Sunday 20 October 2019

New Zealand sparks censorship row by banning mosque killer's manifesto

Support: A boy holds a placard as he takes part in a vigil in Christchurch to remember the victims of the massacre. Photo: Carl Court/Getty Images
Support: A boy holds a placard as he takes part in a vigil in Christchurch to remember the victims of the massacre. Photo: Carl Court/Getty Images

Nick Perry in Dunedin

New Zealand has sparked controversy after the chief censor banned the 74-page manifesto written by the man who slaughtered 50 people at two mosques in the city of Christchurch.

The ban means anybody caught with the document on their computer could face up to 10 years in prison, while anyone caught sending it could face 14 years. Some say the ban goes too far and risks lending both the document and the gunman mystique.

At the same time, many local media organisations are debating whether to even name the Australian man charged with murder in the March 15 attacks after New Zealand Prime Minister Jacinda Ardern vowed she would never mention 28-year-old Brenton Tarrant by name.

In some ways, Tarrant's manifesto provides the greatest insight into his character and thinking, with neighbours and those he met in a gym in the sleepy seaside town of Dunedin recalling nothing particularly remarkable about him.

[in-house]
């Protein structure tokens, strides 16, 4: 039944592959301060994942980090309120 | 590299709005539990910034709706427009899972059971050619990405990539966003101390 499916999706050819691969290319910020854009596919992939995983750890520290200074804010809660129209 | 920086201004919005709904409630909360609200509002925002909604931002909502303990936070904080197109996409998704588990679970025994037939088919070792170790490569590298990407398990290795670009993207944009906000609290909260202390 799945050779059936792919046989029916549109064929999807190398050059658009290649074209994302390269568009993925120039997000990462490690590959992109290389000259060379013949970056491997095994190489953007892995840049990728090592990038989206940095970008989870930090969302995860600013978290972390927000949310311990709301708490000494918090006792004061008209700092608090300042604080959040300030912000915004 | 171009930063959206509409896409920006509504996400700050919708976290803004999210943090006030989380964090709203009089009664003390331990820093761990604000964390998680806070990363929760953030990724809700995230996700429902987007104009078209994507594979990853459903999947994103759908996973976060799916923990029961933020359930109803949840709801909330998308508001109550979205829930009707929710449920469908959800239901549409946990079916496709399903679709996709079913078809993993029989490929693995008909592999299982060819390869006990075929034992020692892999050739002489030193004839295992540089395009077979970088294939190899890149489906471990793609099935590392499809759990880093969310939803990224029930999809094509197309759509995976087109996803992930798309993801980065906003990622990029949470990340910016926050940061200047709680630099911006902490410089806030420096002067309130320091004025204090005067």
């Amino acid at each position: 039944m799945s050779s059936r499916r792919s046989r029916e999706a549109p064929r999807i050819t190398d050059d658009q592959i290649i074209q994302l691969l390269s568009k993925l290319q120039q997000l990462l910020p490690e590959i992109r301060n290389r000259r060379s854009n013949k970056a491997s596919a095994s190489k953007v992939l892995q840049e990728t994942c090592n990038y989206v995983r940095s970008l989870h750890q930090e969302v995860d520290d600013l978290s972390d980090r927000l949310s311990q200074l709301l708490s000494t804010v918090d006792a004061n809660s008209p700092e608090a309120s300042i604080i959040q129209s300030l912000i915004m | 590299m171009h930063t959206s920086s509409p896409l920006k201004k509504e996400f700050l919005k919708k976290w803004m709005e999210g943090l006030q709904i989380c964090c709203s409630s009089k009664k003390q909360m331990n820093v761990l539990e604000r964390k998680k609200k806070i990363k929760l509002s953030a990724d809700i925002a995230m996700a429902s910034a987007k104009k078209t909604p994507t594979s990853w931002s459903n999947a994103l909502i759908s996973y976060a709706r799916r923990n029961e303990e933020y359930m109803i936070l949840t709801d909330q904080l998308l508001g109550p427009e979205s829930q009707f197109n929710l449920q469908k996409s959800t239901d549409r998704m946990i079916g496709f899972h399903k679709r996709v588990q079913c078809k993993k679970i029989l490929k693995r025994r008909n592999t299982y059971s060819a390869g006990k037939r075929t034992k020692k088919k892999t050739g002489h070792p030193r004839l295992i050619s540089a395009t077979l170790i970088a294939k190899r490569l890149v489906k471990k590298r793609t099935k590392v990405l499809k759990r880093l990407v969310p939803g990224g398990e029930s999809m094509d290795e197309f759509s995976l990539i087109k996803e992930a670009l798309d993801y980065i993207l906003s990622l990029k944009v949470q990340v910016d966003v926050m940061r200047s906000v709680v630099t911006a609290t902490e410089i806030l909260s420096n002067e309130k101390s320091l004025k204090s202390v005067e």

Chief censor David Shanks said Tarrant's manifesto contains justifications for acts of tremendous cruelty such as killing children and encourages acts of terrorism, even outlining specific places to target and methods to carry out attacks.

He said that in banning the document, he and his staff worried about drawing more attention to it. But in the end, he said, they decided to treat it the same way as propaganda from groups like Isil, which is also banned.

Mr Shanks had earlier placed a similar ban on the 17-minute video the killer filmed from a camera mounted on his helmet during the shootings.

But while free speech advocates don't question banning the graphic video, they said banning the manifesto was a step too far.

"People are more confident of each other and their leaders when there is no room left for conspiracy theories, when nothing is hidden," said Stephen Franks, a constitutional lawyer and spokesman for the Free Speech Coalition. "The damage and risks are greater from suppressing these things than they are from trusting people to form their own conclusions and to see evil or madness for what it is."

Mr Franks said he had no interest in reading the manifesto until it was banned. He now was curious because it was "forbidden fruit", he said.

Danish journalist Claus Blok Thomsen, who works for the 'Politiken' newspaper and covered the trial of Norwegian mass murderer Anders Breivik, said there were dangers in censoring Tarrant. He said that during the Breivik trial, many media outlets reported only what happened in court without exploring Breivik's far-right ideology.

He said it was an approach favoured by intellectuals and so-called experts, but when he interviewed the families of the victims, he found many of them were angry.

"They said when we start to censor ourselves, we just make him into a martyr," Mr Thomsen said. "We are not able to learn how mad this guy was, what his thinking was, until everything is out in the light."

Irish Independent

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